Archive Article: 1996/01/19 - Farmers Weekly

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Archive Article: 1996/01/19

19 January 1996

Finished sheep averaged 120p/kg at Stamford, Lincs, on Monday. Trade may be down on last year, but those with store lambs are confident of getting a return, says auctioneer Scott Murray. Some people are delaying selling finished sheep, anticipating price rise.

And quite a few people are still buying stores, he adds. (Murrays)

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Archive Article: 1996/01/19

19 January 1996

Anthony Lee keeps an eye on milk production levels as the milk quota year enters its final stages. A high number of calvings at the start of the new year has pushed milk output ahead of expectations.

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Archive Article: 1996/01/19

19 January 1996

Milk quota issues are again top of the agenda at Dowrich, our adopted farm in mid-Devon. Philip Clarke reports

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Archive Article: 1996/01/19

19 January 1996

WITH the end of the milk year in sight steps are being taken at Dowrich to try to avoid any super-levy, currently estimated at 31.42p/litre.

Milk output has been increasing rapidly in recent weeks, with more fresh calvers entering the herd than cows being dried off. As such, daily production is now running at 4100 litres from the 220 cows in milk, compared with 3850 litres a day in early December.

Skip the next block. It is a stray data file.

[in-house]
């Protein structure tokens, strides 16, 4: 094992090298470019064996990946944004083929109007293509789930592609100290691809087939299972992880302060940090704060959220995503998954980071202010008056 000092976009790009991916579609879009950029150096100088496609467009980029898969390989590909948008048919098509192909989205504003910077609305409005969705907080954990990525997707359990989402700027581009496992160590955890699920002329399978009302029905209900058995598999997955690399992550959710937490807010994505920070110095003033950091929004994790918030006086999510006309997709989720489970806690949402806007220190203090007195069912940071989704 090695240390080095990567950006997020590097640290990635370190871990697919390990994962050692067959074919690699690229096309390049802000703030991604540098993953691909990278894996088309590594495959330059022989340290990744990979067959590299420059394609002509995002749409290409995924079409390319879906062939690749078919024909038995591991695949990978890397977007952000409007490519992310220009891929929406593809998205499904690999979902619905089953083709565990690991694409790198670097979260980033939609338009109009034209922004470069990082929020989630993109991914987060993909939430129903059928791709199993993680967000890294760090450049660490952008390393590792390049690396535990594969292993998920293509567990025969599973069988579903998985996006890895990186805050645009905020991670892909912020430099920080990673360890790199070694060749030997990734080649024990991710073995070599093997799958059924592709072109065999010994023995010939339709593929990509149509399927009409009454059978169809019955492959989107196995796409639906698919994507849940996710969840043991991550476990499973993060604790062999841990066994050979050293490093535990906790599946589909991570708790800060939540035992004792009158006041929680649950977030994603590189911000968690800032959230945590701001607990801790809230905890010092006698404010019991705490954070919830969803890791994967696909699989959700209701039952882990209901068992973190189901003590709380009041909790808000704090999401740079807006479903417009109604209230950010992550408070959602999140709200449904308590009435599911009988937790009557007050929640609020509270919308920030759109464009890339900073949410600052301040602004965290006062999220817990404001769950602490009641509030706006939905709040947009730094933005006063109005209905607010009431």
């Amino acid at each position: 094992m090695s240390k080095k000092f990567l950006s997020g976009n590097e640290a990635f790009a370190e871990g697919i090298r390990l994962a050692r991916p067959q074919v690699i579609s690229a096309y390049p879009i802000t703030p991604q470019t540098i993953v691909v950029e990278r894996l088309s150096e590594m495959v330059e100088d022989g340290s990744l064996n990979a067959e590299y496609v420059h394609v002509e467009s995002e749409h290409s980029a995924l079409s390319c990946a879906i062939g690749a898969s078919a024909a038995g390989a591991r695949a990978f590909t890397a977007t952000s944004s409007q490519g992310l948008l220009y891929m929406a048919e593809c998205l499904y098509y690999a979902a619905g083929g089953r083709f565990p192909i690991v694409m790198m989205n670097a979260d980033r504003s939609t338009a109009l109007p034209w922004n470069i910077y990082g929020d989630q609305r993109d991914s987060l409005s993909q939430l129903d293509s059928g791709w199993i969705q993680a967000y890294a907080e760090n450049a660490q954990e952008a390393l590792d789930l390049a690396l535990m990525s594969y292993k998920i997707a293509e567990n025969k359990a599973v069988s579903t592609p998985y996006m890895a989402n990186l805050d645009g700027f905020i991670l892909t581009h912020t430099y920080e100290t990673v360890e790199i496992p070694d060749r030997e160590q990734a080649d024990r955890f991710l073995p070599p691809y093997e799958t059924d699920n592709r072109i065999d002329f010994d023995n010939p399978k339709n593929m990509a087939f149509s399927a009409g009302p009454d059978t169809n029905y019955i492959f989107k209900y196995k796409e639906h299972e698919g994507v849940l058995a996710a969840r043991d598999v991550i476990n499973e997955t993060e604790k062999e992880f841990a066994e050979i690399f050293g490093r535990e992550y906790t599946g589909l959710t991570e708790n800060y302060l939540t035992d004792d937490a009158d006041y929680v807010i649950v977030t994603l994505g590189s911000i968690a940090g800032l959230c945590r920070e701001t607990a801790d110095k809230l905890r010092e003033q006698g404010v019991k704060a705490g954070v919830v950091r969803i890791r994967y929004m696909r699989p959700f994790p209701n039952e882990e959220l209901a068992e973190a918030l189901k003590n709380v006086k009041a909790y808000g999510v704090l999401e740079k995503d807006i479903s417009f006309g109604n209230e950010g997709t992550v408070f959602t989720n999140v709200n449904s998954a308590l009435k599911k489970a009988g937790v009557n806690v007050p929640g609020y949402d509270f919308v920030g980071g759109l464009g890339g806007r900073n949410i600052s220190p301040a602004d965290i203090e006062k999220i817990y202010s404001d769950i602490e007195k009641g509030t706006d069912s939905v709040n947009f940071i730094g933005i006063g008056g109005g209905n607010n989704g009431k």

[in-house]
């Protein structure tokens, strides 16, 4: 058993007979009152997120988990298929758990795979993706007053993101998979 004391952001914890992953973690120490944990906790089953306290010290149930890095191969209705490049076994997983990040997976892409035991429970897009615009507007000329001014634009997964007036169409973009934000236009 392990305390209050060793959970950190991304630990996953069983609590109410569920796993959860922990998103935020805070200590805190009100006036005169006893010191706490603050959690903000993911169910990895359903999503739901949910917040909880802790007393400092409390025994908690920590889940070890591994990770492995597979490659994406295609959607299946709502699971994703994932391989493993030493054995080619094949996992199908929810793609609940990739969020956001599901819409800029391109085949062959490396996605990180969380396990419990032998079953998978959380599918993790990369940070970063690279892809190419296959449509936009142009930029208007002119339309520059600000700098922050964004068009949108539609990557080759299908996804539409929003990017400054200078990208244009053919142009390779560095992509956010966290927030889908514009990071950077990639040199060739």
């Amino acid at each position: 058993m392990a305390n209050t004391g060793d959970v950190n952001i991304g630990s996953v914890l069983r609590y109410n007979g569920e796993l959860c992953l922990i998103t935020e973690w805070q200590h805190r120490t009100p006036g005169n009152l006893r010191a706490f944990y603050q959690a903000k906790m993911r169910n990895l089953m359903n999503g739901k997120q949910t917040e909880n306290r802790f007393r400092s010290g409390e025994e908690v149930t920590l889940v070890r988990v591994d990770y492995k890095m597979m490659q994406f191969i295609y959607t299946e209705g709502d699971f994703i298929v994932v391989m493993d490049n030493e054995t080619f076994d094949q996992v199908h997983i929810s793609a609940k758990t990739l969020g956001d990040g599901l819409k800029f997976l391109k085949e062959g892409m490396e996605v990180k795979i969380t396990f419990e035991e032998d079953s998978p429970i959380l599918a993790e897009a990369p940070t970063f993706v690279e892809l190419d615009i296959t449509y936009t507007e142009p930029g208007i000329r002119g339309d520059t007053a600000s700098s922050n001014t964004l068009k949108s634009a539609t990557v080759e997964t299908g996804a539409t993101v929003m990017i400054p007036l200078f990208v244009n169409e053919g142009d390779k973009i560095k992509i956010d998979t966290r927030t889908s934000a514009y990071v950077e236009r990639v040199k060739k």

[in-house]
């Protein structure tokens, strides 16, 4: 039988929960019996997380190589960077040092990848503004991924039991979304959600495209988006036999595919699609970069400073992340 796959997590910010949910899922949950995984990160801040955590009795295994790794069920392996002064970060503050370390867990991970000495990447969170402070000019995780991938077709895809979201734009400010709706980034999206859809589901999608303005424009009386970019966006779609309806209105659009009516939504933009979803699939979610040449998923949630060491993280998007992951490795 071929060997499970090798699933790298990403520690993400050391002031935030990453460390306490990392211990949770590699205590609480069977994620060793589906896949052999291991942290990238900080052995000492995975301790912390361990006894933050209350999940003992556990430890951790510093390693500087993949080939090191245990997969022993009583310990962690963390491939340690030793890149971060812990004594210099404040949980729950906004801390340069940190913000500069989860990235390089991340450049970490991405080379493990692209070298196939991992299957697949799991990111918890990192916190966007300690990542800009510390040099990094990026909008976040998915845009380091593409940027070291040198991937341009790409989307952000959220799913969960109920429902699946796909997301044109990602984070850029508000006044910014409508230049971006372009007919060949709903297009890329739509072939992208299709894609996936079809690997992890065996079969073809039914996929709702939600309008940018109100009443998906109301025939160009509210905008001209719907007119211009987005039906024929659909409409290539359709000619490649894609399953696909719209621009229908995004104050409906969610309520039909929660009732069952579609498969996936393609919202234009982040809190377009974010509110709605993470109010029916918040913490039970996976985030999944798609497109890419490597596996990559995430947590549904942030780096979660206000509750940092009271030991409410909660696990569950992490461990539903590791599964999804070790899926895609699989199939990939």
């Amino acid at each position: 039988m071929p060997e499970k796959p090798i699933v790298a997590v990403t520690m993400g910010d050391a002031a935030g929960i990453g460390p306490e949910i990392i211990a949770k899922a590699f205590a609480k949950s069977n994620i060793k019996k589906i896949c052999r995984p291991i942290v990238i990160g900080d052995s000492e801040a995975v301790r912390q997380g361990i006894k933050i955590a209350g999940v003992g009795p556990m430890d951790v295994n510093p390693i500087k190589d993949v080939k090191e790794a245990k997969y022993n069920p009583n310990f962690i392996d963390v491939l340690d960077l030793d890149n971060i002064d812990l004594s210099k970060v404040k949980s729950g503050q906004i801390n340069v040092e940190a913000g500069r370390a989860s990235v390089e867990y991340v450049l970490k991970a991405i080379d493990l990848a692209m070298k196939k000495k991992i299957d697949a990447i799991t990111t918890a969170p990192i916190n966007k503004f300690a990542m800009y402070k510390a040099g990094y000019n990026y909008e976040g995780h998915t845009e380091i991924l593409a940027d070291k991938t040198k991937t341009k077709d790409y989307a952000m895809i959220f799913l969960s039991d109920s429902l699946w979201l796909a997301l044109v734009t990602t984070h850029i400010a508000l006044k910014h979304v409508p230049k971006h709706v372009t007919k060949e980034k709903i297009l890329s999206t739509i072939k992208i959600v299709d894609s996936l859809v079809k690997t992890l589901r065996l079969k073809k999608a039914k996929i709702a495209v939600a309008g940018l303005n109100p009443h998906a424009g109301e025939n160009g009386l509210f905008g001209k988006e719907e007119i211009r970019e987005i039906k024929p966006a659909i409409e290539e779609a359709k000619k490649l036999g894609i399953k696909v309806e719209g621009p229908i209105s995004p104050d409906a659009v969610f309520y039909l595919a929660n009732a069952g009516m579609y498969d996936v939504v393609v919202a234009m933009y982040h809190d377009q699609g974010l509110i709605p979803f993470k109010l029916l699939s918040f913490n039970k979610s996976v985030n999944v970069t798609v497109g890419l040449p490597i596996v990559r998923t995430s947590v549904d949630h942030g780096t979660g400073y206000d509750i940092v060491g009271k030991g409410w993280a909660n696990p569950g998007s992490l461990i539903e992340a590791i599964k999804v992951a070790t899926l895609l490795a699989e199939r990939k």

At this rate, the Lees will end up about 5% over their 1.342m litre quota holding, compared with a 3.5% working threshold.

Therefore, a number of steps have been taken:

lBarren cows are being sold sooner than planned.

l"Stale milkers" are being dried off earlier.

lThe ration has been adjusted to reduce yields.

Anthony Lee has been satisfied with the recent returns from the cull cow market, given the damage done by BSE publicity in the run-up to Christmas.

"We sell all our culls via West Midland Farmers and I have been pleasantly surprised to find them making similar money to last year," he says.

But drying off the stale milkers is more of a mixed blessing. "This late lactation milk is high in butterfat and protein," says Anthony.

"Losing the butterfat is good for our quota position but missing out on the high price for what is effectively Channel Island milk is disappointing."

As for the ration, Anthony has decided to reduce maize silage by 5kg a head and increase the chopped straw and sugar beet pulp fed by 1kg each. The full ration, mixed in a Redrock feeder wagon and fed once a day to the high and low yielders, is shown in the table.

"Although we are downgrading the ration, we still need to keep the fresh calvers going. We do not want them to be struggling at the start of the next milk year," says Anthony.

The adjustments to feed should also help forage stocks last longer. After the dry summer there is only estimated to be enough to carry the herd to mid-April, even though dry cows have now been moved on to lower quality barley straw and autumn silage.

Last years decision to buy straights forward continues to pay dividends. Last week the farm took another delivery of maize gluten at £96/t compared with a spot value of £133/t.

But rapemeal bought forward is beginning to run out and Anthony has had to buy more in at a replacement cost of £142/t compared with the £101/t he booked it at last spring.

Not buying forward

"I have not bought any straights for next year yet," he says. "Now is not the time to be buying forward, as there is too much demand out there and protein prices are unlikely to weaken until cows go out to grass again."